A would-be protester had no valid basis to allege agency wrongdoing when the protester’s allegation was that the awardee would violate a FAR performance of work clause–but the clause was not included in the solicitation.
In a recent decision, the GAO held (unsurprisingly), that a protester could not challenge the awardee’s supposed failure to comply with FAR 52.236-1 because the clause was omitted from the solicitation.
An offeror on an unrestricted solicitation was not entitled to “extra credit” in the evaluation on account of its small business status.
In a recent bid protest decision, the GAO held that an agency, during its evaluation of proposals under an unrestricted solicitation, had no obligation award extra credit to the protester just because the protester was a small business. In its decision, the GAO rejected the protester’s argument that a FAR clause establishing a policy of maximizing small business participation required the agency to give an evaluation preference to a prospective small business prime contractor.
Under a solicitation for a cost-reimbursable contract, an offeror’s proposed costs are not controlling, because the government is on the hook for the contractor’s actual and allowable incurred costs. Before making an award decision, the government must consider whether the proposed costs should be upwardly adjusted.
A recent GAO bid protest decision highlights the need for offerors bidding on cost-reimbursable work to make sure that their proposed costs are realistic and substantiated—including the proposed costs of major subcontractors.
When a procuring agency asks for details, an offeror better provide those details–or run the risk of exclusion from the competition.
Recently, the GAO has confirmed that offerors must provide sufficient detail or run the risk of being eliminated from a competition. First, came Res Rei Development, Inc., B-40466.7 (Comp. Gen. Oct. 16, 2015), where GAO held that an agency can find a proposal technically unacceptable when it essentially parrots the terms of the solicitation. Now comes LOTOS S.r.l., B-411717.5 (Comp. Gen. Nov. 19, 2015), where GAO found that the agency had reasonably excluded an offeror from the competition based in part on the offeror’s failure to provide a detailed organizational chart.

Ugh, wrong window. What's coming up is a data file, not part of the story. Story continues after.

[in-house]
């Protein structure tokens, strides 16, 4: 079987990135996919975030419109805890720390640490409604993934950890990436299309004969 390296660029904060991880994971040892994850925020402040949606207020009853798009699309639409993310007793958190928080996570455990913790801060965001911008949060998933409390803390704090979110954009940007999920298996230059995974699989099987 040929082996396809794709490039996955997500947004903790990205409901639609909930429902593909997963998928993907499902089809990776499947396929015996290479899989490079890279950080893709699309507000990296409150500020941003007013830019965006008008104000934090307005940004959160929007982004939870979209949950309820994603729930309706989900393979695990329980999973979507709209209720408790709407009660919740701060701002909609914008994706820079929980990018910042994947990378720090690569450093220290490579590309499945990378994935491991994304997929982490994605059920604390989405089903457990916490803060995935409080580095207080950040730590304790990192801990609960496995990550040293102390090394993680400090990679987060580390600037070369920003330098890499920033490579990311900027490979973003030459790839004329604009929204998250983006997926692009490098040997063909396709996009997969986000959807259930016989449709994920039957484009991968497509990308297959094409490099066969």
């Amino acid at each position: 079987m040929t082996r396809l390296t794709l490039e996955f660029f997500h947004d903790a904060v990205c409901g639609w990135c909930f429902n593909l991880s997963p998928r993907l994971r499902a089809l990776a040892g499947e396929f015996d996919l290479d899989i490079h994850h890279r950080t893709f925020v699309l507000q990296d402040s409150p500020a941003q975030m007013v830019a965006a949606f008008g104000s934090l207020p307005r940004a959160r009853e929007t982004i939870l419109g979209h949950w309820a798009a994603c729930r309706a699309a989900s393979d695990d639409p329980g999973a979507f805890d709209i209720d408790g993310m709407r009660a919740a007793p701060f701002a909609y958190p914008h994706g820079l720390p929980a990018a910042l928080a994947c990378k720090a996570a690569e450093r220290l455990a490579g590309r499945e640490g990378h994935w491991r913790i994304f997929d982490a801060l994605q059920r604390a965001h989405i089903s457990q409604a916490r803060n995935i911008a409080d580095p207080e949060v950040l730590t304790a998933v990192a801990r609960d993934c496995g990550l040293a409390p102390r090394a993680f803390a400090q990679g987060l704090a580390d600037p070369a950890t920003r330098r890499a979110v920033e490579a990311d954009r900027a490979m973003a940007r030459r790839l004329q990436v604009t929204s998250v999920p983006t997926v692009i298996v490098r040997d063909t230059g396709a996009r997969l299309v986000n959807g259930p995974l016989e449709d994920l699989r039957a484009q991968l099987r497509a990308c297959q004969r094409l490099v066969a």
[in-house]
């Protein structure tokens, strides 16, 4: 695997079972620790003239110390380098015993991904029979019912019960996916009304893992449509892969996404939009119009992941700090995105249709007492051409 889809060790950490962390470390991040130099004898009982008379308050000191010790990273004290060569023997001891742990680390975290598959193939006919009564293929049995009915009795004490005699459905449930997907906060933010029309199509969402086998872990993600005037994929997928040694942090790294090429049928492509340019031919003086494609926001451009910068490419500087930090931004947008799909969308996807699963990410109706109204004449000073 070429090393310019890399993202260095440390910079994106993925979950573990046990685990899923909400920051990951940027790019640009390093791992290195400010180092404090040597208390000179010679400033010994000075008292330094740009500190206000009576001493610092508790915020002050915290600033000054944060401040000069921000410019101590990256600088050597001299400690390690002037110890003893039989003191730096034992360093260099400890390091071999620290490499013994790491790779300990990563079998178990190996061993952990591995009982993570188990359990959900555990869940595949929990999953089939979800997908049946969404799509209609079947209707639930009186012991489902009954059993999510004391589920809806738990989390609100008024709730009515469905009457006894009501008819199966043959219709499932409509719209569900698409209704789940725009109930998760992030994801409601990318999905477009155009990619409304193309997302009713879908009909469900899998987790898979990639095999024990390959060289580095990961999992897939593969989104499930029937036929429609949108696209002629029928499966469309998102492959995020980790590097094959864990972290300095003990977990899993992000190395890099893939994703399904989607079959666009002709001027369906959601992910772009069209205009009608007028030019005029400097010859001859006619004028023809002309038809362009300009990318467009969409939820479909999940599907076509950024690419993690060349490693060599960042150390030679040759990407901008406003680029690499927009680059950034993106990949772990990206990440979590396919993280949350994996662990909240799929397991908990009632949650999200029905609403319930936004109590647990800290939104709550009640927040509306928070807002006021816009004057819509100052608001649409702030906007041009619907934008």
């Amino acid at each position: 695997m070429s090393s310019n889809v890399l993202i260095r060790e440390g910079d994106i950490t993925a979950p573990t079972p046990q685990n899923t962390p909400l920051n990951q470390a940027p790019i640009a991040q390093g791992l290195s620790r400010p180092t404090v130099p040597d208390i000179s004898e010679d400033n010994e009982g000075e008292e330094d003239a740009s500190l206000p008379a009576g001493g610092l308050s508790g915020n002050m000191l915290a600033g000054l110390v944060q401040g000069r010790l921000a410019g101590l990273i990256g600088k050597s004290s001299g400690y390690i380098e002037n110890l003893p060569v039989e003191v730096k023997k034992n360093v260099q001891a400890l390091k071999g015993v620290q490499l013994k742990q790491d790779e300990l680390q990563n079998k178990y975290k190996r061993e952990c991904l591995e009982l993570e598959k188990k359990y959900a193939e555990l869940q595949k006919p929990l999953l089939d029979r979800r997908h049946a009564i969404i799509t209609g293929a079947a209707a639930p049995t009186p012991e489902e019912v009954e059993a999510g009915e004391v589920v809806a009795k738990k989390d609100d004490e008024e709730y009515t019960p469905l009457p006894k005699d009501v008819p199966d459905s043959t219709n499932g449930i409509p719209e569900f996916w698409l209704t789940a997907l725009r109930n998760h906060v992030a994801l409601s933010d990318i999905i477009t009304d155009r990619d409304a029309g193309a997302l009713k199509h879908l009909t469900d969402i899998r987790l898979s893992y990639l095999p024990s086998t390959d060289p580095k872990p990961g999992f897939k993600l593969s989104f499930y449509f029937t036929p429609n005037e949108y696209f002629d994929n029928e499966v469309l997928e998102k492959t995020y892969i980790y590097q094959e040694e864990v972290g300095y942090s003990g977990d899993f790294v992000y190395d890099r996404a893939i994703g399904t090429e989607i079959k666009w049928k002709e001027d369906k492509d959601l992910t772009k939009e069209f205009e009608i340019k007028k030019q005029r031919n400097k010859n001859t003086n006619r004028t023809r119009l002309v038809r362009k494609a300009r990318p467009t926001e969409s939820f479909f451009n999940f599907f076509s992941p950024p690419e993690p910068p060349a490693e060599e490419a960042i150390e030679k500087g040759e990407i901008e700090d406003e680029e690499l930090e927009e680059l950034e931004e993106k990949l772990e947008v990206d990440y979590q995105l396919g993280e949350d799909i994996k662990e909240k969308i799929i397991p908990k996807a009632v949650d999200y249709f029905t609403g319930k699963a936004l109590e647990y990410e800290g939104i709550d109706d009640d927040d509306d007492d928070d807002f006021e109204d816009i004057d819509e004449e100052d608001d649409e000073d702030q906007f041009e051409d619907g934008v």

An incumbent contractor was not entitled to “extra credit” for its status as the incumbent, nor was the incumbent entitled to the highest-possible past performance rating.
In a recent bid protest decision, the GAO confirmed that the mere fact that an offeror is the incumbent contractor does not require the procuring agency to assign the offeror a particular past performance score, so long as the agency’s past performance evaluation is reasonable.
A SBA size determination, in which the SBA found a contractor to be an eligible small business for purposes of a particular procurement, was irrelevant to the question of whether the same contractor would violate the limitation on subcontracting under a different solicitation.
In a recent bid protest decision, the GAO (correctly) rejected the procuring agency’s argument that a recent SBA size determination was evidence that a contractor would comply with the subcontracting limitation.
An offeror was not entitled to a high past performance score merely because it proposed a subcontracting relationship with the incumbent prime contractor.
In a recent bid protest decision, the GAO held that an agency had properly assigned the offeror a mere “Satisfactory” past performance score, despite a subcontracting relationship with the incumbent, because the prospective prime contractor had not sufficiently demonstrated its own relevant past performance.